Marseille, France’s second largest city and “maritime workhorse” has undergone something of a transformation in recent years. Having been all-too-often associated with stories of crime and violence, Marseille is now making headlines for becoming an economically thriving, upmarket and architecturally-celebrated city of the future.

Marseille

Found on the sun-drenched coastline of the Bouches-du-Rhône department in the Provence-Alpes-Côte d’Azur region, Marseille enjoys over 300 days of sunshine each year. It has a population of around 800,000, welcomes more than ten million tourists annually and has the largest yachting centre in France, with 14 ports spread over nearly 60km of coastline. It also boasts excellent transport links and is home to the third most important airport in France, as well as having a TGV line that connects to Paris in just three hours.

The major driver behind Marseille’s incredible facelift has been the €7 billion Euroméditerranée project. Since its launch in 1995 it has focused on redeveloping a 480-hectare area so Marseille will be globally recognised as one of Europe’s major cities. In addition, as a European City of Culture in 2013, sixty refurbishment projects took place led by a number of celebrated architects, and results include the iconic MuCEM and architect Stefano Boeri’s Villa Méditerranée.

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“One of the biggest projects has been the renovation of the Vieux Port, including the new paved area of Quai des Belges,” says François-Xavier de Vial, Director of Home Hunts, who lives in Marseille. “In the old ‘Panier’ district, built in 1753, the old ‘Hotel Dieu’, which used to be a hospital, was turned into a brand new five-star hotel run by the Intercontinental group and its addition brings a new beauty to the Vieux Port at night.”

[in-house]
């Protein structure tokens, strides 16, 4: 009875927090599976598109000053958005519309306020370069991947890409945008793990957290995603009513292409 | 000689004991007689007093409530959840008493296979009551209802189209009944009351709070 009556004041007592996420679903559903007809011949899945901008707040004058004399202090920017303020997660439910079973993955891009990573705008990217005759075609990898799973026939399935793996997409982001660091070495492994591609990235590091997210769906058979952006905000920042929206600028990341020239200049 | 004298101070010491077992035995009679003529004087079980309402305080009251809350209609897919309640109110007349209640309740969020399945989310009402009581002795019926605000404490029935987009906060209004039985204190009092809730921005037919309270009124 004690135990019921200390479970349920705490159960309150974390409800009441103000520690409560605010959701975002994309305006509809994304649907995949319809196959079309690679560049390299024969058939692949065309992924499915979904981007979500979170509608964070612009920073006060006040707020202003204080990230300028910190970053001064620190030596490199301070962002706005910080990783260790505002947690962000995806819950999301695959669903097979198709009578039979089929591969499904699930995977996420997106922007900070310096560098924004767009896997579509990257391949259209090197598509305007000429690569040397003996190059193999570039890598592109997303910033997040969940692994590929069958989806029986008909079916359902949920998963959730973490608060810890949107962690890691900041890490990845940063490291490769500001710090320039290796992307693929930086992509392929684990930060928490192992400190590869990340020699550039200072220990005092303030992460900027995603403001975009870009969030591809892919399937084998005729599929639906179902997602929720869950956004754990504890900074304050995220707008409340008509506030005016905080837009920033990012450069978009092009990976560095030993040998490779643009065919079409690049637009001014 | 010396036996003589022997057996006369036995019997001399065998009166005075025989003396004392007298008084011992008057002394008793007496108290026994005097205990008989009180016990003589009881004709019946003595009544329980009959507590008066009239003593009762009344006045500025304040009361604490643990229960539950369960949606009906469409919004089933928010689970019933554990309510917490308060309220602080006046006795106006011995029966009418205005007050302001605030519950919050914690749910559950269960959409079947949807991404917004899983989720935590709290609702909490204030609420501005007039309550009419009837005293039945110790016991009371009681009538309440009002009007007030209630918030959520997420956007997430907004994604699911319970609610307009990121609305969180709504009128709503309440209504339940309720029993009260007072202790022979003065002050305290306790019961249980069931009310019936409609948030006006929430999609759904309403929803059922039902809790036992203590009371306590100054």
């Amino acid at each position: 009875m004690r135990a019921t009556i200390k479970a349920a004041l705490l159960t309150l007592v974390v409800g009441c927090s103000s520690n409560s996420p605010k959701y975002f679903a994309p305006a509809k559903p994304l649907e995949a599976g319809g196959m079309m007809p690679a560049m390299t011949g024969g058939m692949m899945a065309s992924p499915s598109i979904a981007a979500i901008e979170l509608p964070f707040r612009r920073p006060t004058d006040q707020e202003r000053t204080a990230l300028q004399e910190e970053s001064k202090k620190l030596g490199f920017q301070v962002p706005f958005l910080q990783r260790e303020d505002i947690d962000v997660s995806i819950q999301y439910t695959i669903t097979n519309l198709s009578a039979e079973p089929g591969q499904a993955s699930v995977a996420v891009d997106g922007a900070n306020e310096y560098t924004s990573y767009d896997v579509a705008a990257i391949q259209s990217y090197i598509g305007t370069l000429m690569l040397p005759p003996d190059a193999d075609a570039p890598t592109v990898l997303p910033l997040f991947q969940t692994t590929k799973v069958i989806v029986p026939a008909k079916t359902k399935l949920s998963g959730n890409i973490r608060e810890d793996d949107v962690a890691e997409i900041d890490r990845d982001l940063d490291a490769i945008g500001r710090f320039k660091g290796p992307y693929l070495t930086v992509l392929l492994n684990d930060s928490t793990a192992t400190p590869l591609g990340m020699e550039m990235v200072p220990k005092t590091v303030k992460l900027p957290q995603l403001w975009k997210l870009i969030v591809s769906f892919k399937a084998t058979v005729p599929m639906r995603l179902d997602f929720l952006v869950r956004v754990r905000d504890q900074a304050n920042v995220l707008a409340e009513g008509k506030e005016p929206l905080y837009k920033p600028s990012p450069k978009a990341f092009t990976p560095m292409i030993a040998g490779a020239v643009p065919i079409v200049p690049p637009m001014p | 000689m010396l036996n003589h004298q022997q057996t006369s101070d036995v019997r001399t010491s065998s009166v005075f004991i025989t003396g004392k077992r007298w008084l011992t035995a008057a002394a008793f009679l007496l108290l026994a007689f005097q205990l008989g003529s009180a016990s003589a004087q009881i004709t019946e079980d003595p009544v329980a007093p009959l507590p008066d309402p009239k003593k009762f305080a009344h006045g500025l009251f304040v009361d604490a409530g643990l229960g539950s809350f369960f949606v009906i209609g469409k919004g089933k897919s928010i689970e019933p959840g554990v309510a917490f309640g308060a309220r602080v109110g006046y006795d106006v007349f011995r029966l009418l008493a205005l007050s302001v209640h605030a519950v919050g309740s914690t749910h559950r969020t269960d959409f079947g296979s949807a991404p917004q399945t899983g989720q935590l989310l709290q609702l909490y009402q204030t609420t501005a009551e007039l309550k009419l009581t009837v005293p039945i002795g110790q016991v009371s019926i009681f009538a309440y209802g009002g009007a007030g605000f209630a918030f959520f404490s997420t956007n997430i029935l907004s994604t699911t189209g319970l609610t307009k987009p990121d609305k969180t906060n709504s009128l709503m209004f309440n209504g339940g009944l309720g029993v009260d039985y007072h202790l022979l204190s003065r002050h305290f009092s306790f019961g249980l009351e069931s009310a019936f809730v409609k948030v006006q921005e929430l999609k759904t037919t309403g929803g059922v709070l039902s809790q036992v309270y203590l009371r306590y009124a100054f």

When it comes to who is buying, most people investing in Marseille are there for the work – retirees usually settle outside of the city in places such as Cassis and the Côte Bleue. “International buyers tend to seek large villas with sea views, although they are very difficult to find,” explains François.

“They are also keen to buy apartments or pied à terres around the Vieux Port, as a secondary home or to rent out seasonally.” Those wishing to relocate permanently opt for the “beaux quartiers”, like the areas around Avenue du Prado and Boulevard Périer (Monticelli Square), which is where most of the foreign consulates are located.

For those seeking a more prime market location, the Corniche (from districts Roucas Blanc to Bompard) is popular as it is close to the sea, as is the Avenue du Prado, with its large sidewalks, which is just a 20-minute walk from the beach.

Boulevard Longchamp – a Haussmannian avenue which François describes as one of the “wonders of the city” – is also in demand, and Pointe Rouge is the place to be for sailing enthusiasts as it has a major yachting harbour and is close to the beaches.

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The Vieux Port is home to some stunning apartments overlooking the harbour such as this three-bedroom character apartment (HH-7874104). This spacious and exquisitely-designed property offers an unusually long balcony with incredible views over Marseille’s old port and is on the market for €1,300,000. A viewing is highly recommended.

For more information on Marseille and to view more properties in the city, visit www.home-hunts.com or speak to a Home Hunts consultant directly on: +33 (0)970 44 66 43.